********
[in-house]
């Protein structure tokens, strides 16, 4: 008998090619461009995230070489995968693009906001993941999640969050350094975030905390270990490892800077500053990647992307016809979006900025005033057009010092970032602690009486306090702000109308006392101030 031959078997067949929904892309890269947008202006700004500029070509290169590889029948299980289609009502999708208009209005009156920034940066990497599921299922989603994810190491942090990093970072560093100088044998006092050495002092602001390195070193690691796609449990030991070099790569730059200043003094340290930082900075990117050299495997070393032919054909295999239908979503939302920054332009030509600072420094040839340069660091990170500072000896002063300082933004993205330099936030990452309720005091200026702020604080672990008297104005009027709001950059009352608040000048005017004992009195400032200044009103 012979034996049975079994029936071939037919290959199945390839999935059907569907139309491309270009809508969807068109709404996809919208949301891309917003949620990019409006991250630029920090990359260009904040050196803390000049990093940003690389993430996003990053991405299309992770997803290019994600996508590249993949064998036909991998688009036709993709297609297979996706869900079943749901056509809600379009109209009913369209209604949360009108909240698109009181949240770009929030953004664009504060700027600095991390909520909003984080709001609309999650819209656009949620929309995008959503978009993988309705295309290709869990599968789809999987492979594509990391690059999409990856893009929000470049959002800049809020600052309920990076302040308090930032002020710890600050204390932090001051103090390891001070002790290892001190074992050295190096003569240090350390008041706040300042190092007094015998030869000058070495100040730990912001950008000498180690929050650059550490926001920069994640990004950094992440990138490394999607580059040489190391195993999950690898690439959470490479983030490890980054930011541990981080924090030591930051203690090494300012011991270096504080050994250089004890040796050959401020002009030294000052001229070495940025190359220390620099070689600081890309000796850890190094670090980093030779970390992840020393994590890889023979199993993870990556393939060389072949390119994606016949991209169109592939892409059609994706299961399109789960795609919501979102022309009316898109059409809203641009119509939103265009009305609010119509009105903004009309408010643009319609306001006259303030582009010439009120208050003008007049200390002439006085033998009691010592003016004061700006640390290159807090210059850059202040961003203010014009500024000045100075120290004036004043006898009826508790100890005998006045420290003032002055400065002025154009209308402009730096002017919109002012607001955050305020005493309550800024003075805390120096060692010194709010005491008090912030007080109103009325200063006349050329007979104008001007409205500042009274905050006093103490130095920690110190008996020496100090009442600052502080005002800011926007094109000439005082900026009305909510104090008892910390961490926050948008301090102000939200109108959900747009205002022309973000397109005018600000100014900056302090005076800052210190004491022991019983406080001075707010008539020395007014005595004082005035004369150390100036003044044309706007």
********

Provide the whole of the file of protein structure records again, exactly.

[in-house]
């Protein structure tokens, strides 16, 4: 008998090619461009995230070489995968693009906001993941999640969050350094975030905390270990490892800077500053990647992307016809979006900025005033057009010092970032602690009486306090702000109308006392101030 031959078997067949929904892309890269947008202006700004500029070509290169590889029948299980289609009502999708208009209005009156920034940066990497599921299922989603994810190491942090990093970072560093100088044998006092050495002092602001390195070193690691796609449990030991070099790569730059200043003094340290930082900075990117050299495997070393032919054909295999239908979503939302920054332009030509600072420094040839340069660091990170500072000896002063300082933004993205330099936030990452309720005091200026702020604080672990008297104005009027709001950059009352608040000048005017004992009195400032200044009103 012979034996049975079994029936071939037919290959199945390839999935059907569907139309491309270009809508969807068109709404996809919208949301891309917003949620990019409006991250630029920090990359260009904040050196803390000049990093940003690389993430996003990053991405299309992770997803290019994600996508590249993949064998036909991998688009036709993709297609297979996706869900079943749901056509809600379009109209009913369209209604949360009108909240698109009181949240770009929030953004664009504060700027600095991390909520909003984080709001609309999650819209656009949620929309995008959503978009993988309705295309290709869990599968789809999987492979594509990391690059999409990856893009929000470049959002800049809020600052309920990076302040308090930032002020710890600050204390932090001051103090390891001070002790290892001190074992050295190096003569240090350390008041706040300042190092007094015998030869000058070495100040730990912001950008000498180690929050650059550490926001920069994640990004950094992440990138490394999607580059040489190391195993999950690898690439959470490479983030490890980054930011541990981080924090030591930051203690090494300012011991270096504080050994250089004890040796050959401020002009030294000052001229070495940025190359220390620099070689600081890309000796850890190094670090980093030779970390992840020393994590890889023979199993993870990556393939060389072949390119994606016949991209169109592939892409059609994706299961399109789960795609919501979102022309009316898109059409809203641009119509939103265009009305609010119509009105903004009309408010643009319609306001006259303030582009010439009120208050003008007049200390002439006085033998009691010592003016004061700006640390290159807090210059850059202040961003203010014009500024000045100075120290004036004043006898009826508790100890005998006045420290003032002055400065002025154009209308402009730096002017919109002012607001955050305020005493309550800024003075805390120096060692010194709010005491008090912030007080109103009325200063006349050329007979104008001007409205500042009274905050006093103490130095920690110190008996020496100090009442600052502080005002800011926007094109000439005082900026009305909510104090008892910390961490926050948008301090102000939200109108959900747009205002022309973000397109005018600000100014900056302090005076800052210190004491022991019983406080001075707010008539020395007014005595004082005035004369150390100036003044044309706007």